According to Peter Sloterdijk the ability to control the air we breathe is one of the hallmarks of modernity that was first unleashed in the gas-warfare deployed at Ypres in 1915.
But before then visions of the future had often predicted new attempts to manipulate or weaponise the atmosphere. Albert Rodiba’s Le Vingtième Siècle (1890) envisaged a future ‘Medical Assault Corps’ that would deploy poisonous gasses and miasmas to eliminate enemy combatants. Deadly chemical clouds also featured in more apocalyptic texts. In M. P. Shiel’s weird-fiction novel, The Purple Cloud (1901), humanity has been almost wiped out by a massive purple cloud that smells curiously of peaches (Cylo-sarin, a chemical weapon first synthesized during the Second World War, would later have the same smell).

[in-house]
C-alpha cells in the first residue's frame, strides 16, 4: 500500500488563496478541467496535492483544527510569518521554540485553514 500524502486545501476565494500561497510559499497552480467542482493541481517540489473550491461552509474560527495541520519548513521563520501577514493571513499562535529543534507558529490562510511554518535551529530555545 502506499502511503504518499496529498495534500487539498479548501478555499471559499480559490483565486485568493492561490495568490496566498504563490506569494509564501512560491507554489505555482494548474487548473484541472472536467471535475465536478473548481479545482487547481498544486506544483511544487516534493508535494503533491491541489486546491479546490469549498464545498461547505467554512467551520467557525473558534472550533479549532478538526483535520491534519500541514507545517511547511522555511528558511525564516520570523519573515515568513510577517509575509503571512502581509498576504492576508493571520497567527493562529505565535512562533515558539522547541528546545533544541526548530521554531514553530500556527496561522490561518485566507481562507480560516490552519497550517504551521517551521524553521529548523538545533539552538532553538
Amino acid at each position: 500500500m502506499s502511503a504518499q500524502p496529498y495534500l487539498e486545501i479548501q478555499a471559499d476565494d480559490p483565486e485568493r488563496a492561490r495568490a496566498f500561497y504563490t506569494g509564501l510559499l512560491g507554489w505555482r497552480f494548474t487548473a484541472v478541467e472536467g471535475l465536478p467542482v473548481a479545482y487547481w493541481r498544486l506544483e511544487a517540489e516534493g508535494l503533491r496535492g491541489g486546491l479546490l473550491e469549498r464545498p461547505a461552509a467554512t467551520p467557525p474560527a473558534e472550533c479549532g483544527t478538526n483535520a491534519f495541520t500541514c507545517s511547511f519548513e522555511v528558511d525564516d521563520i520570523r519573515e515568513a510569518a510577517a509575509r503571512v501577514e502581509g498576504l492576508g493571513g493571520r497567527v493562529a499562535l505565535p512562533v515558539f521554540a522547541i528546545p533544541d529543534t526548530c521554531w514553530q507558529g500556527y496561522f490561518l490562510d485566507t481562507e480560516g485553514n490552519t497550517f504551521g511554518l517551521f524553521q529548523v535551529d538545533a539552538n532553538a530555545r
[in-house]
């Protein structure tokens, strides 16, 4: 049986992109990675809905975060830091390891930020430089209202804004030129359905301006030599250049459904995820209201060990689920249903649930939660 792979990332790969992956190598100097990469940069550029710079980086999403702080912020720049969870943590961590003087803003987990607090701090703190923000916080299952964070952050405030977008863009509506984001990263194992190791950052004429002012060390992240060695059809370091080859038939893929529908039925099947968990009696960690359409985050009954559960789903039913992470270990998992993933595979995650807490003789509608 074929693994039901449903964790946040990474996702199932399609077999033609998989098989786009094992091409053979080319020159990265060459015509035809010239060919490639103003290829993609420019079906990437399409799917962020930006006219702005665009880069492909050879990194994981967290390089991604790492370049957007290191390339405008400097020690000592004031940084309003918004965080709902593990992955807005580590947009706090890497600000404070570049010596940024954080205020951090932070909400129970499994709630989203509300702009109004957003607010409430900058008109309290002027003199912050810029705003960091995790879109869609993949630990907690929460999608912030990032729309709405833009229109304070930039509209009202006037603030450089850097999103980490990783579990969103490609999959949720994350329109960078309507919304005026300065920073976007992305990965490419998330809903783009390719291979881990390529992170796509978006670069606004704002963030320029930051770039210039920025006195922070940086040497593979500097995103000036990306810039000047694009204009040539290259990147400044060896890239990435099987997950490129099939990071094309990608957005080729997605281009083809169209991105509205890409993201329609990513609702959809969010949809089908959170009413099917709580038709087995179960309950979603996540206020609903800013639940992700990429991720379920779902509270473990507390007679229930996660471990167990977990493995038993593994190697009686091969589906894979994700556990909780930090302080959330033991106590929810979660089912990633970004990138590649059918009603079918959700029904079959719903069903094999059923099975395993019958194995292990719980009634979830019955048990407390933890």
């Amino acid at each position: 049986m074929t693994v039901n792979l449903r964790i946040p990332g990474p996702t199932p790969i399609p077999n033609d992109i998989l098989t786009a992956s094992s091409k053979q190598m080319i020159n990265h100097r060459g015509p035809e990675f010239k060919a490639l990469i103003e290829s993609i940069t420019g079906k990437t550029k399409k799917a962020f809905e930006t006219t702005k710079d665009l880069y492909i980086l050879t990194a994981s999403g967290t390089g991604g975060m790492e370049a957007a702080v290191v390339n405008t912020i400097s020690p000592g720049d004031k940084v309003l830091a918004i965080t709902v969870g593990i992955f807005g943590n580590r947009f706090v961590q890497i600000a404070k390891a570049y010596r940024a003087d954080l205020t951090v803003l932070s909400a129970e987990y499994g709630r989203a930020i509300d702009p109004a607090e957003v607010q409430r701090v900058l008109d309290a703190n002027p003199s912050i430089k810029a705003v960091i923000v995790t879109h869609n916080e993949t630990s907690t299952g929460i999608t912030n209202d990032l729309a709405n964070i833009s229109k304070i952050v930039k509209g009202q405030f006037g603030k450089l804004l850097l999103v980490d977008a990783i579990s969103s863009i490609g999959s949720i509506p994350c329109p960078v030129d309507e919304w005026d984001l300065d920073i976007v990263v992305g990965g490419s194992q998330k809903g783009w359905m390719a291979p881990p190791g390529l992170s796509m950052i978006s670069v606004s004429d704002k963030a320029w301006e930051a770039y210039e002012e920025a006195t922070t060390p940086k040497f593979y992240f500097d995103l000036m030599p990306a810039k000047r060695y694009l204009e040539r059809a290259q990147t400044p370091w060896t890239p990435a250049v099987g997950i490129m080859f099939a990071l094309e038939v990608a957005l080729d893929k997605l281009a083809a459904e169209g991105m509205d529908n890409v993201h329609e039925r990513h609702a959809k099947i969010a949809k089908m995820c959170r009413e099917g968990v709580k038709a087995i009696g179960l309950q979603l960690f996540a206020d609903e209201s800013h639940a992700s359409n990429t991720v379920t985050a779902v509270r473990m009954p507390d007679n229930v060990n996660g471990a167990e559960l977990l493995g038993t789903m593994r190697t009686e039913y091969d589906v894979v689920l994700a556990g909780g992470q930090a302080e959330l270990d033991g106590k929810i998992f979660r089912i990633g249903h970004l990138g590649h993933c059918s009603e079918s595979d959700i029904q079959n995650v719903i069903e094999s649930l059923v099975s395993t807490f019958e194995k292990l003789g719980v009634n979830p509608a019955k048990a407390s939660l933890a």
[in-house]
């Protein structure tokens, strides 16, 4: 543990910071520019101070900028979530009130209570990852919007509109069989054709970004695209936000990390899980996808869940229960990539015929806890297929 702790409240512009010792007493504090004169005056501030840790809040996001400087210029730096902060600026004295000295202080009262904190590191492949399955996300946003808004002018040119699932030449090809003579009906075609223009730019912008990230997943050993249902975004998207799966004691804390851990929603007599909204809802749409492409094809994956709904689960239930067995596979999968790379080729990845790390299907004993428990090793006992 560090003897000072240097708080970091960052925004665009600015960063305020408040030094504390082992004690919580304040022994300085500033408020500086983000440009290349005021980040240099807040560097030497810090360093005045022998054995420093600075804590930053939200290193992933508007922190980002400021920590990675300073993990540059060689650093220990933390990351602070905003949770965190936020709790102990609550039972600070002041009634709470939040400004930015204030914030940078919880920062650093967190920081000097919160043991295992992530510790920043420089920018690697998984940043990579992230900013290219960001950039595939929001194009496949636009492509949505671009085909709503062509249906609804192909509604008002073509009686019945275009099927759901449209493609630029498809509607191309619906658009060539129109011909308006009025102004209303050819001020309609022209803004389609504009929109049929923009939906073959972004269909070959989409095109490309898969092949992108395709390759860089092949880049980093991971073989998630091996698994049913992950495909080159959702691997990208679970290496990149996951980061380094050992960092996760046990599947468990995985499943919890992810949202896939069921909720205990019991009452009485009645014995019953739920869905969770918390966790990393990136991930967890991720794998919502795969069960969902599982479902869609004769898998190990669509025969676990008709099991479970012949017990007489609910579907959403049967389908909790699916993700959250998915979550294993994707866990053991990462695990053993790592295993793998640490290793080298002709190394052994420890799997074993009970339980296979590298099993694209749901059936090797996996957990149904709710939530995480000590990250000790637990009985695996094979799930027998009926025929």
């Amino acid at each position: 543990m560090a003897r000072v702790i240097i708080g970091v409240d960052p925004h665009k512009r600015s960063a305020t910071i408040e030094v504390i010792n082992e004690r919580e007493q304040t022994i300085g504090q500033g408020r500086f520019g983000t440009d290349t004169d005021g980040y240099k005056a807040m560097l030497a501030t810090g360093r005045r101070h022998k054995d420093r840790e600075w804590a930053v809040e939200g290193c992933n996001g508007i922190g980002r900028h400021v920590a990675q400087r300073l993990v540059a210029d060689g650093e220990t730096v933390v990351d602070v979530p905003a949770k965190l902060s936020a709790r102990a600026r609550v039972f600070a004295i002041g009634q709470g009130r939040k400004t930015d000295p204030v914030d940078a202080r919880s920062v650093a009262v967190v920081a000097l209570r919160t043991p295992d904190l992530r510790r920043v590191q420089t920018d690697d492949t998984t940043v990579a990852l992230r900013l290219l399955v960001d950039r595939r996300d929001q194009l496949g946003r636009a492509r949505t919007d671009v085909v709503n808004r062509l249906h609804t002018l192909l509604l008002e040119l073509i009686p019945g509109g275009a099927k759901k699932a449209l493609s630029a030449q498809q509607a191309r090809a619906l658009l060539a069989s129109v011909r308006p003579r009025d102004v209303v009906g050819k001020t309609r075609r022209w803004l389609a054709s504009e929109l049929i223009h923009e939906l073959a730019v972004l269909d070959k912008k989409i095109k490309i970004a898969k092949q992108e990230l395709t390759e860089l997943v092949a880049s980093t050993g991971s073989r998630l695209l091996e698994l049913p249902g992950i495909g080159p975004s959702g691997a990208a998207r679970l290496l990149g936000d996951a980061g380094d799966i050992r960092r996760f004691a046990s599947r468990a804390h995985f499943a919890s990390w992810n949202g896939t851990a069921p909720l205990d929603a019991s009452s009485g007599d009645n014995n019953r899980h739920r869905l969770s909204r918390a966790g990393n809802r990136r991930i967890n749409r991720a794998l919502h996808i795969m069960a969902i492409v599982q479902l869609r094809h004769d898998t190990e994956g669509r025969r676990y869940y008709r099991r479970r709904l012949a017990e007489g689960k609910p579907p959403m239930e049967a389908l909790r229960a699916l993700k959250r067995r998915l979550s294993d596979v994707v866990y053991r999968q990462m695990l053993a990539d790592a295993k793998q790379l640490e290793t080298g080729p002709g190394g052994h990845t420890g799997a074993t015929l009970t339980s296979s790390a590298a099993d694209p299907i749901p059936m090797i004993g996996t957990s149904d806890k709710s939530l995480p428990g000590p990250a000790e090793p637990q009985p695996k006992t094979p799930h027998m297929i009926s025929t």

Gas warfare was only one facet of a broader culture of air-conditioning. In the ‘One Hundred Years Hence’ (1899) set of cigarette cards, one features a roofed city in which the atmosphere and weather are completely controlled, and ‘fine weather’ ensured. In E. M. Forster’s The Machine Stops (1909), future inhabitants of earth dwell in deodorized, atmospherically controlled, underground pods and rarely visit the surface, the mere smell of which suggests a dangerous and uncontrollable reality.
Works of prediction based on the latest science also suggested that the air of cities would be amenable to easier control in the future. Many of these were obsessed with ozone – which smelled of the sea and was therefore thought to be healthy. Mortimer Alvarado Fuller, in his A. D. 2000 (1890), imagined a future where ozone could be used to preserve bodies in stasis so that they could be re-awakened at a later date. Russell T Baron argued in One Hundred Years Hence (1905) that ozone producing instruments could be deployed to regulate not just the airs and odours of homes or buildings but entire towns in a form of large scale atmospheric manipulation. Today, we now know that ozone is inimical to human and animal life.